Intensive farming behind Australia's Great Barrier Reef collapse
Nutrient-rich slurry from farms in Australia had been contributing to the collapse of the corals in the Great Barrier Reef for 90 years, researchers at the University of Queensland have revealed.
The corals collapsed between the 1920s and 1950s as European settlers started to incorporate farming as their source of living, according to John Pandolfi at the University of Queensland in Brisbane and his colleagues.
The researchers took cores from three reefs and worked out when the corals died.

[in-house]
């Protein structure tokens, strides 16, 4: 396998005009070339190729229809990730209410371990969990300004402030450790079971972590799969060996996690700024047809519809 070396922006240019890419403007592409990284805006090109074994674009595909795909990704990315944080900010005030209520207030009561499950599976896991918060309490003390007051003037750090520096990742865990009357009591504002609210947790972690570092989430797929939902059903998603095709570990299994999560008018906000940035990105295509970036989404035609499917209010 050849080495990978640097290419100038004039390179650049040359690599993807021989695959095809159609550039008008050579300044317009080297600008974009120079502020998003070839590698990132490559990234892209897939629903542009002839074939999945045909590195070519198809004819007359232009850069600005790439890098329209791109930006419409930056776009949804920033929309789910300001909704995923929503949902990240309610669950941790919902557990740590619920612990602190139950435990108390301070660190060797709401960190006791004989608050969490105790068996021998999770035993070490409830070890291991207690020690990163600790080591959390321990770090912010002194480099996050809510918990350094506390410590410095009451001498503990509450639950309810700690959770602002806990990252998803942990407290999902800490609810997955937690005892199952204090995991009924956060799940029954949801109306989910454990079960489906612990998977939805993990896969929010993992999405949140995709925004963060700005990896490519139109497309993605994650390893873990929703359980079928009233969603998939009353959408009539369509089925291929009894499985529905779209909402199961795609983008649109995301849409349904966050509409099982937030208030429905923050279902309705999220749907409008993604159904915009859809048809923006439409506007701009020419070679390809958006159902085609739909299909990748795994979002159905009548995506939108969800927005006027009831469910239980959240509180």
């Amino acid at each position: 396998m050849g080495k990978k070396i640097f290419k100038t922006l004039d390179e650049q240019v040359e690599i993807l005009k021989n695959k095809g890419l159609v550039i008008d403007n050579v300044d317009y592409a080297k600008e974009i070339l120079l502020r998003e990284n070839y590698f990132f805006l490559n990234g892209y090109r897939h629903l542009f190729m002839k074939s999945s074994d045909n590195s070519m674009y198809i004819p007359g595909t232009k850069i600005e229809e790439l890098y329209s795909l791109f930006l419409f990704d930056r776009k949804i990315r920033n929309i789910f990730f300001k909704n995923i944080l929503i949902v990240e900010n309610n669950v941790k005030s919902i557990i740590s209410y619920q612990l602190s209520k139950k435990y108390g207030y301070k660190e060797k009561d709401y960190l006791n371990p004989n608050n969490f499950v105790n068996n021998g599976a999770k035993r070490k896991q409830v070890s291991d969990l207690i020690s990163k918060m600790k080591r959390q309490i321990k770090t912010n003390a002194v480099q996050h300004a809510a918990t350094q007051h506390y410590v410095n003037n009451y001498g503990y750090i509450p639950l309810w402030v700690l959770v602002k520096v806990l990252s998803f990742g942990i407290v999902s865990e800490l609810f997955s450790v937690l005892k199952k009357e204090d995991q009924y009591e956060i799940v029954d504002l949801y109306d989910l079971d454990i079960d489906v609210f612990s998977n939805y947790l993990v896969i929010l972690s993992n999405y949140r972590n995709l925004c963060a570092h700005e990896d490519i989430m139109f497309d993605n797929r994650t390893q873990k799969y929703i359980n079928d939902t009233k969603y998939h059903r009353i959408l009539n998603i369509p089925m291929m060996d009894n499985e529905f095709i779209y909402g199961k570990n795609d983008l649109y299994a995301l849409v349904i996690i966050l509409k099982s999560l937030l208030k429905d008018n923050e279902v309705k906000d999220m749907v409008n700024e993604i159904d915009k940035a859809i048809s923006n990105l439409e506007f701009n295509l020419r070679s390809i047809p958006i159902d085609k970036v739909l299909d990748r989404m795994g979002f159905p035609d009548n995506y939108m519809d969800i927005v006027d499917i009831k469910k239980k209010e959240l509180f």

Two had little coral left after the 1950s, while the third had been colonised since then by different types.
This may be because, the researchers pointed out, by the 1920s, European settlers were farming intensively near rivers flowing onto the reef, boosting agricultural run-off by up to a factor of 20.
Though events like cyclones kill coral, the extra nutrients in the water help seaweed move in afterwards, preventing coral from regenerating, said Terry Done of the Australian Institute of Marine Science in Townsville, Queensland.
The reefs were already in decline again when monitoring began in the 1980s, said Joana Figueiredo of James Cook University, also in Townsville.
Pandolfi's work, published in the Proceedings of the Royal Society, shows that it was pristine until the 1920s.